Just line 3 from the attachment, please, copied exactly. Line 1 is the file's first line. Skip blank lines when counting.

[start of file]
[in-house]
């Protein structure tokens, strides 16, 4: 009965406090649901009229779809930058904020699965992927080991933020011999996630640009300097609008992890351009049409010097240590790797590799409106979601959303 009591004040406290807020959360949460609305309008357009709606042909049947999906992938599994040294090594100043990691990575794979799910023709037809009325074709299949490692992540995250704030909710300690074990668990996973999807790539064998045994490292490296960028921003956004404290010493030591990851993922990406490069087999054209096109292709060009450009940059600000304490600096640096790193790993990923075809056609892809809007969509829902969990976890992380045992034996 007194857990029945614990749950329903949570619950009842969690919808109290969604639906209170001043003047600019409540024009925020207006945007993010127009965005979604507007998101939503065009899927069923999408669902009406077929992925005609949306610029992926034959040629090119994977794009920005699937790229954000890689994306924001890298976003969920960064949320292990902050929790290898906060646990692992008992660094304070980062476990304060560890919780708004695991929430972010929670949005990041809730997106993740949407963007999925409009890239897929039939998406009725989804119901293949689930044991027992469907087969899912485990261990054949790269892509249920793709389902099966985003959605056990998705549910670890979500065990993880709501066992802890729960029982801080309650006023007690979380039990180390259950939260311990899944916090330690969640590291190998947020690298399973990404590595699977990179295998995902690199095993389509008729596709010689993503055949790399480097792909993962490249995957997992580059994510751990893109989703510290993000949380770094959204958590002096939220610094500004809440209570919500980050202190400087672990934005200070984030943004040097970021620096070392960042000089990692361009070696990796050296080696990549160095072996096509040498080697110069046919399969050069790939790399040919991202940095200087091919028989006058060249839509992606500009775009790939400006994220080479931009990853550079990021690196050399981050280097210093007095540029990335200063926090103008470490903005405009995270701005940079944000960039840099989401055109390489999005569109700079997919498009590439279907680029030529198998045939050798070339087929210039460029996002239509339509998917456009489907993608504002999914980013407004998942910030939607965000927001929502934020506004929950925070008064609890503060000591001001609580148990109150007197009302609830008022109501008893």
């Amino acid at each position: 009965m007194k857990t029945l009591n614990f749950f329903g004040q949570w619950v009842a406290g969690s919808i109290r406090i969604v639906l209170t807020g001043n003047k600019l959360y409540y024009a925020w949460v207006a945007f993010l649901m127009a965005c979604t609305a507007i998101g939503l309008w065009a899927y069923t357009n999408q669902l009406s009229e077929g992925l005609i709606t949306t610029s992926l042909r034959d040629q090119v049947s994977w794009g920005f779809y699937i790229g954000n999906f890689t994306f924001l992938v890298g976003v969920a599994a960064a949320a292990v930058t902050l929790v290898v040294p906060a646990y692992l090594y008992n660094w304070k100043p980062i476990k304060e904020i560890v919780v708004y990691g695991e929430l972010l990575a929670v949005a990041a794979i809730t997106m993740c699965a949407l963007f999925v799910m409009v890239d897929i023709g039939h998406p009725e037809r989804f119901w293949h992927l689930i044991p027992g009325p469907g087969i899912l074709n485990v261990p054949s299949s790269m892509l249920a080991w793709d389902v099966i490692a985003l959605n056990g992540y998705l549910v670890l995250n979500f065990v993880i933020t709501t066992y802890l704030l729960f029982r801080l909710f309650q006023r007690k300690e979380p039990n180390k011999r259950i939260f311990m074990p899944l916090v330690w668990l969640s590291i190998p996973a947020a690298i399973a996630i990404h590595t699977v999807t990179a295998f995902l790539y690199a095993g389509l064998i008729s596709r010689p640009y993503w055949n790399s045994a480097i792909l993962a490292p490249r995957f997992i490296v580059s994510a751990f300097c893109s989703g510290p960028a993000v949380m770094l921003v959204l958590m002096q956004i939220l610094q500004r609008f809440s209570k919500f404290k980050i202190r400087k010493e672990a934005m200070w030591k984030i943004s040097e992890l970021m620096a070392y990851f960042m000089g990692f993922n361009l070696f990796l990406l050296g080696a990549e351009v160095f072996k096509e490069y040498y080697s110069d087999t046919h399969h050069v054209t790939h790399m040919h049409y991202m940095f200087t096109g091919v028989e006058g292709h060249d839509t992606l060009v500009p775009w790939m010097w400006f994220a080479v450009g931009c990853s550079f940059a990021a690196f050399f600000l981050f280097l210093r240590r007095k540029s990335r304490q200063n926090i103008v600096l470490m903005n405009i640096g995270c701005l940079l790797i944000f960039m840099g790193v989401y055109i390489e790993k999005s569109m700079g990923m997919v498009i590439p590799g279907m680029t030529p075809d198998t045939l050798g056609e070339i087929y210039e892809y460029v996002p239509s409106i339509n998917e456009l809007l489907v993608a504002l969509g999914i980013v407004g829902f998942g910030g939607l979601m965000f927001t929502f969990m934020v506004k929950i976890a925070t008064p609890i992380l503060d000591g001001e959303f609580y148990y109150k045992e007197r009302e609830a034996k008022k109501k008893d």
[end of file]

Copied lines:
């Amino acid at each position: 009965m007194k857990t029945l009591n614990f749950f329903g004040q949570w619950v009842a406290g969690s919808i109290r406090i969604v639906l209170t807020g001043n003047k600019l959360y409540y024009a925020w949460v207006a945007f993010l649901m127009a965005c979604t609305a507007i998101g939503l309008w065009a899927y069923t357009n999408q669902l009406s009229e077929g992925l005609i709606t949306t610029s992926l042909r034959d040629q090119v049947s994977w794009g920005f779809y699937i790229g954000n999906f890689t994306f924001l992938v890298g976003v969920a599994a960064a949320a292990v930058t902050l929790v290898v040294p906060a646990y692992l090594y008992n660094w304070k100043p980062i476990k304060e904020i560890v919780v708004y990691g695991e929430l972010l990575a929670v949005a990041a794979i809730t997106m993740c699965a949407l963007f999925v799910m409009v890239d897929i023709g039939h998406p009725e037809r989804f119901w293949h992927l689930i044991p027992g009325p469907g087969i899912l074709n485990v261990p054949s299949s790269m892509l249920a080991w793709d389902v099966i490692a985003l959605n056990g992540y998705l549910v670890l995250n979500f065990v993880i933020t709501t066992y802890l704030l729960f029982r801080l909710f309650q006023r007690k300690e979380p039990n180390k011999r259950i939260f311990m074990p899944l916090v330690w668990l969640s590291i190998p996973a947020a690298i399973a996630i990404h590595t699977v999807t990179a295998f995902l790539y690199a095993g389509l064998i008729s596709r010689p640009y993503w055949n790399s045994a480097i792909l993962a490292p490249r995957f997992i490296v580059s994510a751990f300097c893109s989703g510290p960028a993000v949380m770094l921003v959204l958590m002096q956004i939220l610094q500004r609008f809440s209570k919500f404290k980050i202190r400087k010493e672990a934005m200070w030591k984030i943004s040097e992890l970021m620096a070392y990851f960042m000089g990692f993922n361009l070696f990796l990406l050296g080696a990549e351009v160095f072996k096509e490069y040498y080697s110069d087999t046919h399969h050069v054209t790939h790399m040919h049409y991202m940095f200087t096109g091919v028989e006058g292709h060249d839509t992606l060009v500009p775009w790939m010097w400006f994220a080479v450009g931009c990853s550079f940059a990021a690196f050399f600000l981050f280097l210093r240590r007095k540029s990335r304490q200063n926090i103008v600096l470490m903005n405009i640096g995270c701005l940079l790797i944000f960039m840099g790193v989401y055109i390489e790993k999005s569109m700079g990923m997919v498009i590439p590799g279907m680029t030529p075809d198998t045939l050798g056609e070339i087929y210039e892809y460029v996002p239509s409106i339509n998917e456009l809007l489907v993608a504002l969509g999914i980013v407004g829902f998942g910030g939607l979601m965000f927001t929502f969990m934020v506004k929950i976890a925070t008064p609890i992380l503060d000591g001001e959303f609580y148990y109150k045992e007197r009302e609830a034996k008022k109501k008893d």